Apropos of yesterday’s post, I was reminded of another business’s logo that cracked me up every time I drove by one of its construction sites:
Well, someone must’ve gotten the picture, so to speak, and the company has changed its name and logo. But if ever there were a logo to call to mind this immortal scene from Arrested Development, this one’s it!
Nancy Friedman has long deplored the trend of companies adopting newfangled and often ridiculous-to-pronounce or -spell names (Hello S’Moretgage). There are some companies, however, that in my humble opinion could use a bit of updating. One that comes to mind immediately is Tacoma Screw Products, long the butt of jokes from Seattle Times columnist Ron Judd (one thing I do miss about Seattle). Because, really, when your name is that hilarious the derision can far outweigh the value of the name’s communicative nature.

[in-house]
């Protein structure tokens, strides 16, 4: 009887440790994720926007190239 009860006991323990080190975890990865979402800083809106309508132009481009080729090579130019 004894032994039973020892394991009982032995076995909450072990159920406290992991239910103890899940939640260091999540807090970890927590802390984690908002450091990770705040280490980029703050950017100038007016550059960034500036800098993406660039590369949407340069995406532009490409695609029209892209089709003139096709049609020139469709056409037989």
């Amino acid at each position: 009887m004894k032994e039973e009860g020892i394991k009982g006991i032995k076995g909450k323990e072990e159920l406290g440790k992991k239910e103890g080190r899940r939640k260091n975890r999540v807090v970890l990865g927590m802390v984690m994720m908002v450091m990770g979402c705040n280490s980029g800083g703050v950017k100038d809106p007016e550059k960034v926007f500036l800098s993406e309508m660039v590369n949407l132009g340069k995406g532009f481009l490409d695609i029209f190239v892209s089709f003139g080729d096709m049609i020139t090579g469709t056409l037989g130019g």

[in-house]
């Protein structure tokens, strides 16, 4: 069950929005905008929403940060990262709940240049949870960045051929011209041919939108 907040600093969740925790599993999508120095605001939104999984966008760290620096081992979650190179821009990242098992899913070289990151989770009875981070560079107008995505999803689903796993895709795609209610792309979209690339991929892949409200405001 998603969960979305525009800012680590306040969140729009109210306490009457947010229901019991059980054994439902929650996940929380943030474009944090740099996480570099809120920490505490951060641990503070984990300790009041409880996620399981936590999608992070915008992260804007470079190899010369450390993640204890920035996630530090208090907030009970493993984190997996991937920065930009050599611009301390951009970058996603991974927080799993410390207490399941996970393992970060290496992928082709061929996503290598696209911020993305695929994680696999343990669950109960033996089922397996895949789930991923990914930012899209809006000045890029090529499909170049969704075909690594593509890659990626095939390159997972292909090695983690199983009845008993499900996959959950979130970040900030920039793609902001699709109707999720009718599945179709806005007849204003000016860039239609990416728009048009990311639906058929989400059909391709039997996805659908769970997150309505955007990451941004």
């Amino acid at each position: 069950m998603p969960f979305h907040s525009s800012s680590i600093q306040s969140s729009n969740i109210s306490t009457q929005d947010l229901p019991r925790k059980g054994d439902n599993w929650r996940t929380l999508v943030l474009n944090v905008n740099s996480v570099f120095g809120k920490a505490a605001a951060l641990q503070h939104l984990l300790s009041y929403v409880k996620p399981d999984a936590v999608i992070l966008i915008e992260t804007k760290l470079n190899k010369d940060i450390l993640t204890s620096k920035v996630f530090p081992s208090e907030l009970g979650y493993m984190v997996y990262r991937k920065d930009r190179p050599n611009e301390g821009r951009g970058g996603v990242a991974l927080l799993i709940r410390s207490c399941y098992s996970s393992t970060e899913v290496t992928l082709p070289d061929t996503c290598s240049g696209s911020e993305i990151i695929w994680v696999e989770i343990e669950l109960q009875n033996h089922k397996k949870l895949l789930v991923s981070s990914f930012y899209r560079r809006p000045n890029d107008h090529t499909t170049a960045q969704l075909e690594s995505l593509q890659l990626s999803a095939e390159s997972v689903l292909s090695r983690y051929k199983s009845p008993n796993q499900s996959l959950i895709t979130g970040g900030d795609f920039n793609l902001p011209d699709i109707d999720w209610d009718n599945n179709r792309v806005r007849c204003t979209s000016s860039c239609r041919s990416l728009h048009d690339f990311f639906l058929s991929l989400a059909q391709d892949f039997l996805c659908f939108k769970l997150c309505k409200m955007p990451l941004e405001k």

The same goes for this company, captured in pixels by my cousin Nancy (not to be confused with the earlier-cited Nancy):
Oh dear … On the bright side, however, the first page of Google search of the company brings up only family-friendly (or I should say, “industry-friendly”) listings. I decided not to forge on, however.
You do have to feel for these companies that incorporate descriptive terms that have an unfortunate second meaning into their names – and then you can continue to laugh like you’re twelve again!
With the usual apologies for the blogging drought, where has summer gone, etc. etc.
Now, I haven’t broken out the ladybrain in some time, but the skyrocketing popularity of rosé wine offers a few more names that skew feminine or girly. Here’s one that was a pleasant surprise despite its packaging:
The name, the flowers, the “Rendezvous Rosé” blend name – all suggest a weekend without kids, or a bachelorette party, or something otherwise trivial and feminized. Yet this wine is a delicious and spicy but dry carignane blend, and at only 13.5% alcohol it complemented our slapdash dinner nicely but could easily stand on its own as an aperitif.